What I’ve Learned: Nancy Drew Edition

What I've Learned: Nancy Drew Edition

Nancy Drew: Girl Detective has been closed for a full month as of today. This is probably the longest I’ve gone before writing a “What I’ve Learned” recap,which I apologize for, but life has been crazy busy this past month (more details to come on that!). Plus, The Big Bad Musical began rehearsals exactly four days after Nancy Drew closed — like I said, life has been crazy! But to be honest, I shouldn’t be that surprised… I was even busier last year!

So, without further delay, here’s what I’ve learned from my time directing Nancy Drew: Girl Detective. I would say that my biggest lesson with this show was to be flexible and go with the flow.

  • Give people second chances; especially during auditions. During the first rehearsal, my actors all presented their monologues, and one actor’s nerves got the better of them and they forgot everything. The actor contacted me the next day and we arranged to have them re-audition before the next rehearsal. They did a great job in the second audition and it turned what could have been a really negative start to the actor’s experience into a positive one. Remember, especially when actors are really new and really green, that what you see at auditions isn’t always what the actor has at their disposal. If time permits, see if you can accommodate a second audition.
  • Be ready to go with the flow. Things change at the drop of a hat in the theatre. One of my cast members broke her collarbone during the rehearsal process (not at rehearsal, thankfully!) and we had to re-block all her scenes so she could safely perform without injuring herself further. A different cast member dropped out of the show partway through the rehearsal process, and I had to do some creative restructuring of the play to accommodate the loss. But my actors were fantastic and worked really hard to pull the show together!
  • Warm-ups that work for musicals won’t necessarily work for plays. I’m a big fan of “Sunday Morning Dance Parties” (or Saturday morning, whatever) for warm-ups, but my “play kids” were less thrilled/less willing to dance and be crazy during warm-ups. Their explanation? “We’re play kids; we don’t sing and dance for a reason.” (They still were plenty crazy during rehearsals; lots of in-jokes were created during the run of the show including a business plan for something called “Rotatoes.”) We still did warm-ups; they were just more focused on stretching out and warming up the voice in a slightly less dance-y way.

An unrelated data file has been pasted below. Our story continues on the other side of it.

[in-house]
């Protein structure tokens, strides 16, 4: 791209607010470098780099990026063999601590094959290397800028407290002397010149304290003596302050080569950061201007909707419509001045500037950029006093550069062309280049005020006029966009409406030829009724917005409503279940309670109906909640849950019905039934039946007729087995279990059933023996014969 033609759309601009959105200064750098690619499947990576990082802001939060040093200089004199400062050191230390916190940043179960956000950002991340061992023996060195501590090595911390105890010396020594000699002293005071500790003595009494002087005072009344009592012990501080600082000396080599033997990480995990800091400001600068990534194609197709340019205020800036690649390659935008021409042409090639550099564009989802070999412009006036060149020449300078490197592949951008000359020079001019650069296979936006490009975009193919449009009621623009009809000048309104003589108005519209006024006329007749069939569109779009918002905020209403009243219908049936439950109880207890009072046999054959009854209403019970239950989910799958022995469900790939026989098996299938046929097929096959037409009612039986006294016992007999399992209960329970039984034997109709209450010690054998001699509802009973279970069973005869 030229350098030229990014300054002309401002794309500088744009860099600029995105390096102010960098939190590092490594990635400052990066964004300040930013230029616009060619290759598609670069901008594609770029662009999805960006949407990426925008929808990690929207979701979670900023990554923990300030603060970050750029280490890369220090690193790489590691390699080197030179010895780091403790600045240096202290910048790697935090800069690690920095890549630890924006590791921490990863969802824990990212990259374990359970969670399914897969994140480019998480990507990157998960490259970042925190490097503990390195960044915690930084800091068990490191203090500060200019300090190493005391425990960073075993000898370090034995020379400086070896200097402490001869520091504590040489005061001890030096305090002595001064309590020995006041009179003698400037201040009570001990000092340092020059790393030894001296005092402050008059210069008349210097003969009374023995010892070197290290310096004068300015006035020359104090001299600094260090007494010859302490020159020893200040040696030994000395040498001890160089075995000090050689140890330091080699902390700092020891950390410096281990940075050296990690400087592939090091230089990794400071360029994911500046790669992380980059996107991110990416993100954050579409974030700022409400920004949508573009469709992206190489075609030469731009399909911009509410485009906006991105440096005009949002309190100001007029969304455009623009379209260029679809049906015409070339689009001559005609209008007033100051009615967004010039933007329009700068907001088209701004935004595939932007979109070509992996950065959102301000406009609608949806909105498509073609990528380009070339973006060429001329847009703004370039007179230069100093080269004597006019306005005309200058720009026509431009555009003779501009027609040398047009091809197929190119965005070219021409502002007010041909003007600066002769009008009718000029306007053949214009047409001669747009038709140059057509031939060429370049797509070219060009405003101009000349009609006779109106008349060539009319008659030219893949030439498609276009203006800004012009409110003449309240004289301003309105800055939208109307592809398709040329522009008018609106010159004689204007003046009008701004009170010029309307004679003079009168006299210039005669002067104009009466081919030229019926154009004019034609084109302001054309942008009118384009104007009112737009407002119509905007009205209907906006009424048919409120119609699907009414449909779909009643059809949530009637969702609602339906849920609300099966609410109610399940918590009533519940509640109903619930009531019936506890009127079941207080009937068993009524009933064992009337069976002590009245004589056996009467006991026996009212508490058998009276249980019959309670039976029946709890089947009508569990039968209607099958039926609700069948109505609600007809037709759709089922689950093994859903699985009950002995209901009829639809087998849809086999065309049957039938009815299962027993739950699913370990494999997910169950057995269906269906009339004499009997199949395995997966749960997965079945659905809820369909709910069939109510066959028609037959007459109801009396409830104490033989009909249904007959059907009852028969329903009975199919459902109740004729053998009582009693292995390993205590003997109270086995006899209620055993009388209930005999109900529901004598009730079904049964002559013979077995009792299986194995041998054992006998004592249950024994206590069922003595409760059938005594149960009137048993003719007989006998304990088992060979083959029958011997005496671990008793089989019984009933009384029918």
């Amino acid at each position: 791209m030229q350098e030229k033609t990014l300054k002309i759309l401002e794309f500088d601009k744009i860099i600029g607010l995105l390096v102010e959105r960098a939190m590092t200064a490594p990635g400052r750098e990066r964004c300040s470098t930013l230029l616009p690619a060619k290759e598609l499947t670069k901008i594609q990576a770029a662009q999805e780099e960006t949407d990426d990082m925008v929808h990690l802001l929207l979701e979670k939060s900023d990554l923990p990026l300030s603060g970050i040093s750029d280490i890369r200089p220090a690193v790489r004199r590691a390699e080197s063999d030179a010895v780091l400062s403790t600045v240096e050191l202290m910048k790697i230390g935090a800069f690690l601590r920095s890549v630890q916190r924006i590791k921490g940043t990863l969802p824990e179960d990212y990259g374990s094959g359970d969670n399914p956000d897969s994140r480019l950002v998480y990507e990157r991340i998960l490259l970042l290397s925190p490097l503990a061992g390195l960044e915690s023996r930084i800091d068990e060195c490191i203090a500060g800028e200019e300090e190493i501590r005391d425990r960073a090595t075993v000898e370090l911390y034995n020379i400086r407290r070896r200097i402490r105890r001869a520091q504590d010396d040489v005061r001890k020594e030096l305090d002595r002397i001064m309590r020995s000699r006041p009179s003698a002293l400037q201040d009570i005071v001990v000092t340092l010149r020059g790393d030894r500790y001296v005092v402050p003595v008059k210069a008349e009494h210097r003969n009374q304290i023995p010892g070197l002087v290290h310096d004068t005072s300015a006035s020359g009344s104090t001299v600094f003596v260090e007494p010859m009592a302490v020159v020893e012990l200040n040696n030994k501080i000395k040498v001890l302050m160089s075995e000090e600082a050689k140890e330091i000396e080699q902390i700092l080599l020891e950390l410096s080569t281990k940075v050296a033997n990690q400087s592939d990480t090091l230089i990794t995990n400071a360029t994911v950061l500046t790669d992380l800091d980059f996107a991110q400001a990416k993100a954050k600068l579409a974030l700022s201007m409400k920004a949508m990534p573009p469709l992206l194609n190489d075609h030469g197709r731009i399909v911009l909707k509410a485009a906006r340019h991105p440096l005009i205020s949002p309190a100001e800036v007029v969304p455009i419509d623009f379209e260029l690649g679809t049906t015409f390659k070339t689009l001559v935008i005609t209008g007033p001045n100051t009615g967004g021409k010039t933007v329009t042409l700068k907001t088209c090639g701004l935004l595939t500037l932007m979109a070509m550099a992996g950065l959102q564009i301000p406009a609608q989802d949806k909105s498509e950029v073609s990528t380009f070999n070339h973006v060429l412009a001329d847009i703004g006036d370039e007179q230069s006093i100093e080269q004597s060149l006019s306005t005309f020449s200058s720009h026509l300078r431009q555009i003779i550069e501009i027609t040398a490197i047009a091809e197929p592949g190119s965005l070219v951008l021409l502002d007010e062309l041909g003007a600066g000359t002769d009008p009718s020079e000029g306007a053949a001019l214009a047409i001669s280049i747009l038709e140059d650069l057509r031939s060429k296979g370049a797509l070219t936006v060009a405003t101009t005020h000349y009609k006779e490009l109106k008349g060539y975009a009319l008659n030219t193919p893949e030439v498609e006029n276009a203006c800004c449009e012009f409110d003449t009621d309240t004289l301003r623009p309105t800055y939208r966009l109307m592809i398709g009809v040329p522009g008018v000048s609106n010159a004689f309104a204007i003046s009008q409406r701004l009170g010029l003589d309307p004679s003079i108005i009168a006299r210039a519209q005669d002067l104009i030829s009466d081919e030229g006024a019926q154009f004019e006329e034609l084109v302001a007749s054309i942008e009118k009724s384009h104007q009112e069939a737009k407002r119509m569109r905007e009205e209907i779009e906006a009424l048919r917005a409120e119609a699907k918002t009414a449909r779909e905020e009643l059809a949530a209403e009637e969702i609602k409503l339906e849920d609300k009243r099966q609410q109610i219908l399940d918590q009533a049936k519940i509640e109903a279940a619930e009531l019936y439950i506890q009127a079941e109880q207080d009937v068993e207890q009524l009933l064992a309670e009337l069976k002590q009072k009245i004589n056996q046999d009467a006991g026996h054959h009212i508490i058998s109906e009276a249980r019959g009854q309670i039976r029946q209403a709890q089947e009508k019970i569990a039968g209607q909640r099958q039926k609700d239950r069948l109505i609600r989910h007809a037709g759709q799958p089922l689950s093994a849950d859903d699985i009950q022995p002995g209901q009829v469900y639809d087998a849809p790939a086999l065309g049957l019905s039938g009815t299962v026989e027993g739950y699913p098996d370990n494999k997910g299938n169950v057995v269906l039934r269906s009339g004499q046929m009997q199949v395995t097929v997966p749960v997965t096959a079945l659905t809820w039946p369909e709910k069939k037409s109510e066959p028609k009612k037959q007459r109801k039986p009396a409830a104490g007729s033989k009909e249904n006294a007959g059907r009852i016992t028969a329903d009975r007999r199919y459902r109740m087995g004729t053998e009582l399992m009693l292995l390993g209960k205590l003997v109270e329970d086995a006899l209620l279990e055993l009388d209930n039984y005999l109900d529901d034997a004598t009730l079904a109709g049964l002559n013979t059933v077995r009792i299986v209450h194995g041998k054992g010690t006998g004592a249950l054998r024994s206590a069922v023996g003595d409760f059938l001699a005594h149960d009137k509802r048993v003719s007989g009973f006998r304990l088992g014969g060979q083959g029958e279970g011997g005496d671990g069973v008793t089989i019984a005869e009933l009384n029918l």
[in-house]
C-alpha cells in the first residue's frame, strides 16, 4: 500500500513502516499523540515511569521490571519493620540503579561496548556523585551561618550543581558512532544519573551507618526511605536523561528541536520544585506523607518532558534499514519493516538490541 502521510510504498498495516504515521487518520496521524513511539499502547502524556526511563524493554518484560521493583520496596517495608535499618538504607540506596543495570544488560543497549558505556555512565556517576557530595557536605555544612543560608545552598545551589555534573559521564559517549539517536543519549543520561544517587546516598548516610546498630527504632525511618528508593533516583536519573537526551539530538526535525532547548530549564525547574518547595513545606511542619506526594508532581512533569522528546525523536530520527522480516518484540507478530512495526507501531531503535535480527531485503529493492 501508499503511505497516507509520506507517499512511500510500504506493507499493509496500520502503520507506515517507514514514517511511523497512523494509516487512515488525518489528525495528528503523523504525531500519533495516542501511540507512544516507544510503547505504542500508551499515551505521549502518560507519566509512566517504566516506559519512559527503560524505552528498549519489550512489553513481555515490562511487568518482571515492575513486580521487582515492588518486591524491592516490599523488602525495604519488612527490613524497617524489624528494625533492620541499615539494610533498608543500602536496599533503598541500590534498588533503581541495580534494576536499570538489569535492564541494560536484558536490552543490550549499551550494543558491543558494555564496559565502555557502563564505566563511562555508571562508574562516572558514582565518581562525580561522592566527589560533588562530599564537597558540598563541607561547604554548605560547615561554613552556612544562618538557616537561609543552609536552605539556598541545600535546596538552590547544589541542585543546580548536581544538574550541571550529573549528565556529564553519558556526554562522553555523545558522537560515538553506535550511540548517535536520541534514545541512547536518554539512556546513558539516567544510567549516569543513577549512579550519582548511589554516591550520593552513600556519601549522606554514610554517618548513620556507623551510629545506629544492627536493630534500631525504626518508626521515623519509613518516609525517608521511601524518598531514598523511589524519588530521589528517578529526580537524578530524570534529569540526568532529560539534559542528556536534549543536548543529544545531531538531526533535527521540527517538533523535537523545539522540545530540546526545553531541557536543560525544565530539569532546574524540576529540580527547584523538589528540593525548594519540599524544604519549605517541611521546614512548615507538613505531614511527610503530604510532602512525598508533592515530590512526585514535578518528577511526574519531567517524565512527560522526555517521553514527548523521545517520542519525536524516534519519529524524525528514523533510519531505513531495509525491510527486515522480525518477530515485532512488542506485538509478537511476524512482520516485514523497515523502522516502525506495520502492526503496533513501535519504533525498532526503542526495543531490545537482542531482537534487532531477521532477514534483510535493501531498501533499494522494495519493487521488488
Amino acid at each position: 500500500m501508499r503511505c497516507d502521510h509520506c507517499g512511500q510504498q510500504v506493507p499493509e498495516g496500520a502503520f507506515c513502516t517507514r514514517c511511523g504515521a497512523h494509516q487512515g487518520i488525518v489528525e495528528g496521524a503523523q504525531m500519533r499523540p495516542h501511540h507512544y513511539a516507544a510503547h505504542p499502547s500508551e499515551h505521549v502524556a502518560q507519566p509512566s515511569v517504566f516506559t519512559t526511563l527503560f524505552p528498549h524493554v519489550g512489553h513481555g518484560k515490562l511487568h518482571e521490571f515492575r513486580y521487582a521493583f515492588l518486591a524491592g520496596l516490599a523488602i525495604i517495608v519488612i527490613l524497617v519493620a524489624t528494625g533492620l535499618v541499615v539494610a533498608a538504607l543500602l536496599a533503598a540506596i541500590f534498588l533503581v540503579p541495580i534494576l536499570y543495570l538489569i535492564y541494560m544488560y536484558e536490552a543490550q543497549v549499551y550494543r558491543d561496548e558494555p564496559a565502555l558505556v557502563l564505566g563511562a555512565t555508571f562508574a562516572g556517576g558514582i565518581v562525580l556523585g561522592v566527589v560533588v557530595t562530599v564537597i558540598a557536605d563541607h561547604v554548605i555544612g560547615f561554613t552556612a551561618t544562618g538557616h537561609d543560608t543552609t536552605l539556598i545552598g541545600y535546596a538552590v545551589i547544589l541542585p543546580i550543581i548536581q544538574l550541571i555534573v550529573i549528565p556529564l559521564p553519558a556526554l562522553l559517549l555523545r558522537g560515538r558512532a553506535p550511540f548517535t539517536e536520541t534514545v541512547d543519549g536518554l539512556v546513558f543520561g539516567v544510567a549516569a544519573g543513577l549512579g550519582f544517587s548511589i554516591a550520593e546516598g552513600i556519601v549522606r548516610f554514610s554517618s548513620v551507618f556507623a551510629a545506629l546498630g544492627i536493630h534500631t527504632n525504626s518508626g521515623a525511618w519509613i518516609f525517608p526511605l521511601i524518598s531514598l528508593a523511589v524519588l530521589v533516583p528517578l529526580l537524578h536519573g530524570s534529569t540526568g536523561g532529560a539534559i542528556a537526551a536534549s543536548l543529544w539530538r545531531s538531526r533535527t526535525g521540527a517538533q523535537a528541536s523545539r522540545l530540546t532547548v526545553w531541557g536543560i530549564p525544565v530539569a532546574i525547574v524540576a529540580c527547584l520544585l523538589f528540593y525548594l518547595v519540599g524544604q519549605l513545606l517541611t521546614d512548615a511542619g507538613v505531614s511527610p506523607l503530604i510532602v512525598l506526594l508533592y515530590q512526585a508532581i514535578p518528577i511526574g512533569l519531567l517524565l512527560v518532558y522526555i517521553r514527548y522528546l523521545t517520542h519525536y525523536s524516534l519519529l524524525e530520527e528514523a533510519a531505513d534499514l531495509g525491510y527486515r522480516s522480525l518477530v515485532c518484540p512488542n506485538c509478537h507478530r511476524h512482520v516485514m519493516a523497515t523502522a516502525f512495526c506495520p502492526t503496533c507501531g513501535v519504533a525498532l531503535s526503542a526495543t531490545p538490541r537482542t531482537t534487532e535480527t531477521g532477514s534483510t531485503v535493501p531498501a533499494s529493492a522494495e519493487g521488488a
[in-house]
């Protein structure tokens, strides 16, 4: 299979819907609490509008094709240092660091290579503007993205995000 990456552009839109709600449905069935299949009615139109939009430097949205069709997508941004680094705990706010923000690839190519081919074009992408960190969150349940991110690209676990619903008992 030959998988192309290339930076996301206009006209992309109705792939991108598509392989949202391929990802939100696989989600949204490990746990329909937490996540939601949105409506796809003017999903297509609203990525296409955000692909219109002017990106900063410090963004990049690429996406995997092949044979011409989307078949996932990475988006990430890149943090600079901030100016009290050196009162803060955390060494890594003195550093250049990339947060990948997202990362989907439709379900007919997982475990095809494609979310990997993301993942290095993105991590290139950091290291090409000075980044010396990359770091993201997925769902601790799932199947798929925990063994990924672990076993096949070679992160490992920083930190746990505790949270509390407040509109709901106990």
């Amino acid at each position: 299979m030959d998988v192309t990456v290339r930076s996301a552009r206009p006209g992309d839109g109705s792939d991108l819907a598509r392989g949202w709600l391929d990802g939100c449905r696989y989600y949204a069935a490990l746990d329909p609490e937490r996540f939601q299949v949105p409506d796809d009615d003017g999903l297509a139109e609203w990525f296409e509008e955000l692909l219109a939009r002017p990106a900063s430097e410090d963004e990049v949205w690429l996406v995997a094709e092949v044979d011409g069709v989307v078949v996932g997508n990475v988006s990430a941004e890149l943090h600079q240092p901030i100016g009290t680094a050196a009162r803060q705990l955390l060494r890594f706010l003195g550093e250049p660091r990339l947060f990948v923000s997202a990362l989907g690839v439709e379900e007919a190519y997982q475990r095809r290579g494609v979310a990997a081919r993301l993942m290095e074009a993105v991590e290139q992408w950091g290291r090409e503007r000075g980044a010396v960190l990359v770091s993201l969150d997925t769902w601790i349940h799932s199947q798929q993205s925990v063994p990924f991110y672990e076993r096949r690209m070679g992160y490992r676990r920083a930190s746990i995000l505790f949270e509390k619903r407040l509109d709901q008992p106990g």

• Remember the basics of acting and don’t take them for granted (for example, cheating out towards the audience). Many new actors don’t have this knowledge or haven’t really had the opportunity to practice; be ready to review and explain what they’re important.
  • Proper projection is absolutely vital to success onstage. Learn the difference between projecting and shouting, and how to properly project your voice. You may want to consider working with a vocal coach for that!
  • I mentioned this during The Wedding Singer recap, but having your lighting cues pre-planned will save your sanity. Having my cues pre-planned and organized made my life so much easier during level set, and took way less time!
  • On a similar note, having a running list of all props, costume changes, furniture moves and other important notes posted backstage is SO helpful, especially if you have different people assisting backstage during the run of the show!
  • Self-care is absolutely vital. It’s so easy to run yourself ragged doing theatre, and especially in the extremely cold winter we had, illness was right around every corner. I’m pretty sure the plague happened during Nancy Drew, as kids were sick throughout the rehearsal process, including two kids being out for tech rehearsal and one at dress. The plague even got me: I had to cancel a rehearsal in February because I was so sick, and then I was a sneezing, stuffy, dripping mess at tech rehearsal in April. Pleasant, eh? Be sure to drink lots of water (and hot tea if you’re congested), get lots of rest, and stay home during dark days — if you’re sick, you’re of no help to your cast.
  • Sometimes you will just have to roll up your sleeves and do what needs to be done. April was a crazy month at OKTC — we had four shows going up as part of our OKTC Playfest, plus it was the same time as the Kiwanis Music Festival (which lots of our kids participate in) and mid-terms for our high school students. Unfortunately, we had nobody available to be our sound operator. So guess who ran the sound booth during the run of the show? Yup, you guessed it — yours truly. The show must go on!!!
  • No matter what happens, keep a positive attitude. Remember: it’s just theatre!

Nancy Drew was a great refresher to me after directing a whole bunch of musicals — to get back to basics, to go with the flow, and to really enjoy the process of putting together a show. I am very thankful to the cast, to Alicia and Robyn (my awesome stage management team), to the volunteers (many of whom were new to OKTC!) and to everyone who came out to see the show!

Further Reading: What I’ve Learned: The Wedding Singer EditionWhat I’ve Learned: Through the Looking Glass Edition, What I’ve Learned: Peter Pan Edition

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